This is all very general and off the top of my head. Obviously, the theme of your day will depend on your company and your goals. And, please, don’t make your themes as corny as my suggestions. But this can give you a head start.
6. Promote Your Page
If you build it, they will come…? Nope. This ain’t Field of Dreams, people. You need to drive people to that page. Give them reason to go. Keep them engaged when they’re there. And make it something your fans want to share with their friends.
Create signs that are in your store windows and at your registers to “Find Us on Facebook.” Indicate the benefits (special deals or whatever your benefits are). Create a vanity URL so it’s easy to remember and display it in big letters. Promote that page on your receipts, send emails announcing your page, put the URL to your page at the bottom of emails and in staff email signatures. Make Facebook ads (they are not expensive!). And please… Make it prominent on your website. Your site and Facebook are not two separate entities. They need to work together.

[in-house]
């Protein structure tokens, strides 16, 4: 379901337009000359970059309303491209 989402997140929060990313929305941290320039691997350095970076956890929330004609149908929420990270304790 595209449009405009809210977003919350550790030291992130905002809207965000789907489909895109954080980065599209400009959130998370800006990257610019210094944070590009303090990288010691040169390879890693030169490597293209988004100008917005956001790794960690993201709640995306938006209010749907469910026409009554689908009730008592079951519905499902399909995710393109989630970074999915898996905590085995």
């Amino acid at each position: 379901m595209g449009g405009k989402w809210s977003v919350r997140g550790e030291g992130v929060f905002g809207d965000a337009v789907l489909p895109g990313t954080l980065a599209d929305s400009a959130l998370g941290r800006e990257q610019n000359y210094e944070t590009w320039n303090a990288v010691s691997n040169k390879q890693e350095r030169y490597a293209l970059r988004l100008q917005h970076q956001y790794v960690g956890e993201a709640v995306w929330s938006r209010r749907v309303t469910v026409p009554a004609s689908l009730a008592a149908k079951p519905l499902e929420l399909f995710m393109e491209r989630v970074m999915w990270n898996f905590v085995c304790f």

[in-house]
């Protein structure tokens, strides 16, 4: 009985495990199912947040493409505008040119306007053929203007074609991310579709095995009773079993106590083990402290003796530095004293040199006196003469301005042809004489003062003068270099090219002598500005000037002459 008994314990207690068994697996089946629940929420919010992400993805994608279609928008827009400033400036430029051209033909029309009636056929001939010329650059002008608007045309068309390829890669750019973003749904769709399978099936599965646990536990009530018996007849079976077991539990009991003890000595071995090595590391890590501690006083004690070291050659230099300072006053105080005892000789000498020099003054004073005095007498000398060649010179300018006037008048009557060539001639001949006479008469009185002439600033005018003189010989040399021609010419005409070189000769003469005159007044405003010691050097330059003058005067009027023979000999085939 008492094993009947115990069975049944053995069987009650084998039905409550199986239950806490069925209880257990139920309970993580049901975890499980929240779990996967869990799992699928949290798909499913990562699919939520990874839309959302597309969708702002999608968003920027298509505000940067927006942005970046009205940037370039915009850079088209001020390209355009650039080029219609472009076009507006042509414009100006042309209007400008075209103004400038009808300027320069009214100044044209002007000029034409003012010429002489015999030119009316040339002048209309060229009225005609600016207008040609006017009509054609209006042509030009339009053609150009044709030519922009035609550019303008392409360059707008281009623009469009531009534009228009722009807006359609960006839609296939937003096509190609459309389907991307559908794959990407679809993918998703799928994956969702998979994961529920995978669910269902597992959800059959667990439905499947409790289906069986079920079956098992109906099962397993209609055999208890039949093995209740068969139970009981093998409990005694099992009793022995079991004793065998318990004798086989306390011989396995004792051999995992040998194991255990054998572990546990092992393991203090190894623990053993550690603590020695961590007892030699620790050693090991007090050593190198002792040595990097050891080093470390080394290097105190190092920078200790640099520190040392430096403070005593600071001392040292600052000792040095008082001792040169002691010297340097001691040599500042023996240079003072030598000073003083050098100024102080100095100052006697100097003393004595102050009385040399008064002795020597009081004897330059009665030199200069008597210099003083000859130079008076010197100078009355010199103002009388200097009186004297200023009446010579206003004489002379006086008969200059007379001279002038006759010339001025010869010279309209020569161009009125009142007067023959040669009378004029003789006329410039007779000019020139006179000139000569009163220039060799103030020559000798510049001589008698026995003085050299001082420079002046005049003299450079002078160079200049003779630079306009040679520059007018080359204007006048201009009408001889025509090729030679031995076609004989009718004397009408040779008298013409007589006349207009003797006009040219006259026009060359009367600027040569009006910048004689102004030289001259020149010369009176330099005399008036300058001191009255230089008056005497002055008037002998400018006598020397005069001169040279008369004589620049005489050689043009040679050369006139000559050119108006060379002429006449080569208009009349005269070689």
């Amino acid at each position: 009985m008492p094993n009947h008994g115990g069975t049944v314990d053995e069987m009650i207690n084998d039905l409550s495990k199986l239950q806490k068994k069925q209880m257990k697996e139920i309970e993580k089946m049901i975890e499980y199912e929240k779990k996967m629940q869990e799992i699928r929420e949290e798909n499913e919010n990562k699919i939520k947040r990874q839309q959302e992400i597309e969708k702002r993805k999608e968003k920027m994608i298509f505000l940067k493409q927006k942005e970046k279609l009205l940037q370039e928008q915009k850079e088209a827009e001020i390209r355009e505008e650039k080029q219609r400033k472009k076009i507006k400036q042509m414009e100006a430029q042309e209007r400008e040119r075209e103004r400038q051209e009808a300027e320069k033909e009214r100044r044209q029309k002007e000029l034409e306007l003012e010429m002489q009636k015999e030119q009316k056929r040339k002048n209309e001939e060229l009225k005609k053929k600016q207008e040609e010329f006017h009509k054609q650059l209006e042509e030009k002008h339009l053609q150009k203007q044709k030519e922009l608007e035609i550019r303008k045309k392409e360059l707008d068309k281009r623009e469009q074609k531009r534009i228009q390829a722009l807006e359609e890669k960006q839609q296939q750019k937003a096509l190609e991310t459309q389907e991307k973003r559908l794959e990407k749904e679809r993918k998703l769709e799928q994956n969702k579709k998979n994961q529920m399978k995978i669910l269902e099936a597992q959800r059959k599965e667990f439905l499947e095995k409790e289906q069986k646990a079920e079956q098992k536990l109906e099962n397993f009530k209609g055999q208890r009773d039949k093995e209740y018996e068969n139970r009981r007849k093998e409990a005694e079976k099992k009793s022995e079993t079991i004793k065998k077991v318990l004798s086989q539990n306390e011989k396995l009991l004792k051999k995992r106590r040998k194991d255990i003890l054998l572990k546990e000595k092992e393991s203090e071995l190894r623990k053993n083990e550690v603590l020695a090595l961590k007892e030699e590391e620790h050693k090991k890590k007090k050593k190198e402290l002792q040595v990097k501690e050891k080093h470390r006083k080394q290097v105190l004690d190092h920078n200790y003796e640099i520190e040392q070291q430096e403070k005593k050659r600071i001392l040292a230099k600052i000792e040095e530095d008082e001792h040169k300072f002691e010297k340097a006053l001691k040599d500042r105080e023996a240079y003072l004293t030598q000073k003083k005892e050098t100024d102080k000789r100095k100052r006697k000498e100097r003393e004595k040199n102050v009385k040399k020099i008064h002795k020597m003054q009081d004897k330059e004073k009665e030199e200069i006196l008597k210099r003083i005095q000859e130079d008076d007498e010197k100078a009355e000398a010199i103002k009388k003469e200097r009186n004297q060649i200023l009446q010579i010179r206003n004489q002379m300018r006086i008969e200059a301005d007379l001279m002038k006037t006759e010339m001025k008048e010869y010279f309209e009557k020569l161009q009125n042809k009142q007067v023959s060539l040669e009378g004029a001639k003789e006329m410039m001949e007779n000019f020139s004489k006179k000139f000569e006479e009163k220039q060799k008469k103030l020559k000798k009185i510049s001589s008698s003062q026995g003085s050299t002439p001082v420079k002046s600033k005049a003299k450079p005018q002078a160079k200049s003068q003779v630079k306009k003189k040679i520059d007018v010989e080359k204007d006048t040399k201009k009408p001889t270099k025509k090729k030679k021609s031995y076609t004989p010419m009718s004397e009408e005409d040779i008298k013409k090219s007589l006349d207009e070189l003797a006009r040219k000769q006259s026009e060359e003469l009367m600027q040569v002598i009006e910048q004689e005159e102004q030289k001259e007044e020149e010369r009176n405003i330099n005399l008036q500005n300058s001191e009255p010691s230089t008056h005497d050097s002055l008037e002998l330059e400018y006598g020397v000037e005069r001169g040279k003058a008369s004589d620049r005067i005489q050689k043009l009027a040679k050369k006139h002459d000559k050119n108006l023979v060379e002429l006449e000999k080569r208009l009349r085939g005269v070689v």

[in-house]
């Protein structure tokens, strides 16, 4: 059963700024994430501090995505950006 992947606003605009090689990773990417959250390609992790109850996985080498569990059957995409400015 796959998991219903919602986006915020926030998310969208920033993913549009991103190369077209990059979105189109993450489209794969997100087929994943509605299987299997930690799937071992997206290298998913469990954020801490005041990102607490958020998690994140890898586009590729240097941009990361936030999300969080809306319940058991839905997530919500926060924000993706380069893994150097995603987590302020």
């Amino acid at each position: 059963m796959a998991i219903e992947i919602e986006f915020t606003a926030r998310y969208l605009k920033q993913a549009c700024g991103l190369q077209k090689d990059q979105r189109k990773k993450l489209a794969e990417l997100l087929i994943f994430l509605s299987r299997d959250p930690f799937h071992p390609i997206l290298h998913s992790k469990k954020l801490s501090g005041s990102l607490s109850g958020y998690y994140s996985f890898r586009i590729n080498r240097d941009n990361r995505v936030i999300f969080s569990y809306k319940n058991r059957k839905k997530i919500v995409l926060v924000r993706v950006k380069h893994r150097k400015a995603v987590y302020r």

Alright. So you’ve done all of your planning. You’re executing. You’re promoting. But are you reaching the goals you set for short-term success?
Learn from both your successes and your failures. Figure out what’s working really well. Maybe you do more of it. Find out what isn’t working and do something else. But the entire purpose of your page is to respond to the feedback of your customers. Ask them what they like and want. Give it to them. React.
Consistency and structure are important. But that doesn’t mean you are rigid. Ride things that are working. But know when to change things up when they aren’t.
What do you think?
I hope this is a good kick start to your Facebook page strategy. Are there other steps or details that you have found successful? Please share!3